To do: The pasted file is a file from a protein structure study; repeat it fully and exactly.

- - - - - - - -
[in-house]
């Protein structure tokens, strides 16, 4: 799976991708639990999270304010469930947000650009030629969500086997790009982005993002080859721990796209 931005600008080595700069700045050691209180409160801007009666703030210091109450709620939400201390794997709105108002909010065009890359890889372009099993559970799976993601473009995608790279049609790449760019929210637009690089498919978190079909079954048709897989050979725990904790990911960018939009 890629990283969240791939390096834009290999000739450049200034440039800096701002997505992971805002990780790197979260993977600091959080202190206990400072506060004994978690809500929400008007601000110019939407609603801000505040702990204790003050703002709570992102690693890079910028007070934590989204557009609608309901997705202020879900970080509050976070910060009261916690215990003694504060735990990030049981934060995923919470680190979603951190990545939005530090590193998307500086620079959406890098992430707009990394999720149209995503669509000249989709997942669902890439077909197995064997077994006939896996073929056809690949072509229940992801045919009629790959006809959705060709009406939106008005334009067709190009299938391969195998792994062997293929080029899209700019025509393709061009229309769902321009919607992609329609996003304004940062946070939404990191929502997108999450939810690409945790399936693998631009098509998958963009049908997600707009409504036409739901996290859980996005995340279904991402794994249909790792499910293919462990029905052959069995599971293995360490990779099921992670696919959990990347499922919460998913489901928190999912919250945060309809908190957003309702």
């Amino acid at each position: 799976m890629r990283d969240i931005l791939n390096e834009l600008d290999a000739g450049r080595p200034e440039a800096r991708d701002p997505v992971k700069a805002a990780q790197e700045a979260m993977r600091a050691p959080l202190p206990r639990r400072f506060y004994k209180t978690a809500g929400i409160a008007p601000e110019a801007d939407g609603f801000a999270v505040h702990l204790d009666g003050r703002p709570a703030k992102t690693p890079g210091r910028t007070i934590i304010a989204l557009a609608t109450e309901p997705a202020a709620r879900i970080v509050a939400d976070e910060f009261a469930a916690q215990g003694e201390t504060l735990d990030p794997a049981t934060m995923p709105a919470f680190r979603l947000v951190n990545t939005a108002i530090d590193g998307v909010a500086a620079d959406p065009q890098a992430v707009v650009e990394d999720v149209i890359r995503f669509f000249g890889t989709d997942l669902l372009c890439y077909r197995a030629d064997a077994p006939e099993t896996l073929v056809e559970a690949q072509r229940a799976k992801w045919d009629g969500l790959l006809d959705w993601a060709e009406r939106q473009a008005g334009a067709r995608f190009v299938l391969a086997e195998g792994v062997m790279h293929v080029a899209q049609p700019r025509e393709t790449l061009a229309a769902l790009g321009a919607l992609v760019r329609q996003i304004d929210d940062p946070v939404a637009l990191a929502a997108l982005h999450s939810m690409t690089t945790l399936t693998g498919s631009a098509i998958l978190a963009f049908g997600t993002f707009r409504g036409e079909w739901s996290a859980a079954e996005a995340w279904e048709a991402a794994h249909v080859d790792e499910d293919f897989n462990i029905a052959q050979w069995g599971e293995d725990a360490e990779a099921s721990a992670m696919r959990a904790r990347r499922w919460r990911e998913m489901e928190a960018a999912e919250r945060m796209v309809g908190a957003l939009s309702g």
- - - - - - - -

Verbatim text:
[in-house]
């Protein structure tokens, strides 16, 4: 799976991708639990999270304010469930947000650009030629969500086997790009982005993002080859721990796209 931005600008080595700069700045050691209180409160801007009666703030210091109450709620939400201390794997709105108002909010065009890359890889372009099993559970799976993601473009995608790279049609790449760019929210637009690089498919978190079909079954048709897989050979725990904790990911960018939009 890629990283969240791939390096834009290999000739450049200034440039800096701002997505992971805002990780790197979260993977600091959080202190206990400072506060004994978690809500929400008007601000110019939407609603801000505040702990204790003050703002709570992102690693890079910028007070934590989204557009609608309901997705202020879900970080509050976070910060009261916690215990003694504060735990990030049981934060995923919470680190979603951190990545939005530090590193998307500086620079959406890098992430707009990394999720149209995503669509000249989709997942669902890439077909197995064997077994006939896996073929056809690949072509229940992801045919009629790959006809959705060709009406939106008005334009067709190009299938391969195998792994062997293929080029899209700019025509393709061009229309769902321009919607992609329609996003304004940062946070939404990191929502997108999450939810690409945790399936693998631009098509998958963009049908997600707009409504036409739901996290859980996005995340279904991402794994249909790792499910293919462990029905052959069995599971293995360490990779099921992670696919959990990347499922919460998913489901928190999912919250945060309809908190957003309702």
């Amino acid at each position: 799976m890629r990283d969240i931005l791939n390096e834009l600008d290999a000739g450049r080595p200034e440039a800096r991708d701002p997505v992971k700069a805002a990780q790197e700045a979260m993977r600091a050691p959080l202190p206990r639990r400072f506060y004994k209180t978690a809500g929400i409160a008007p601000e110019a801007d939407g609603f801000a999270v505040h702990l204790d009666g003050r703002p709570a703030k992102t690693p890079g210091r910028t007070i934590i304010a989204l557009a609608t109450e309901p997705a202020a709620r879900i970080v509050a939400d976070e910060f009261a469930a916690q215990g003694e201390t504060l735990d990030p794997a049981t934060m995923p709105a919470f680190r979603l947000v951190n990545t939005a108002i530090d590193g998307v909010a500086a620079d959406p065009q890098a992430v707009v650009e990394d999720v149209i890359r995503f669509f000249g890889t989709d997942l669902l372009c890439y077909r197995a030629d064997a077994p006939e099993t896996l073929v056809e559970a690949q072509r229940a799976k992801w045919d009629g969500l790959l006809d959705w993601a060709e009406r939106q473009a008005g334009a067709r995608f190009v299938l391969a086997e195998g792994v062997m790279h293929v080029a899209q049609p700019r025509e393709t790449l061009a229309a769902l790009g321009a919607l992609v760019r329609q996003i304004d929210d940062p946070v939404a637009l990191a929502a997108l982005h999450s939810m690409t690089t945790l399936t693998g498919s631009a098509i998958l978190a963009f049908g997600t993002f707009r409504g036409e079909w739901s996290a859980a079954e996005a995340w279904e048709a991402a794994h249909v080859d790792e499910d293919f897989n462990i029905a052959q050979w069995g599971e293995d725990a360490e990779a099921s721990a992670m696919r959990a904790r990347r499922w919460r990911e998913m489901e928190a960018a999912e919250r945060m796209v309809g908190a957003l939009s309702g």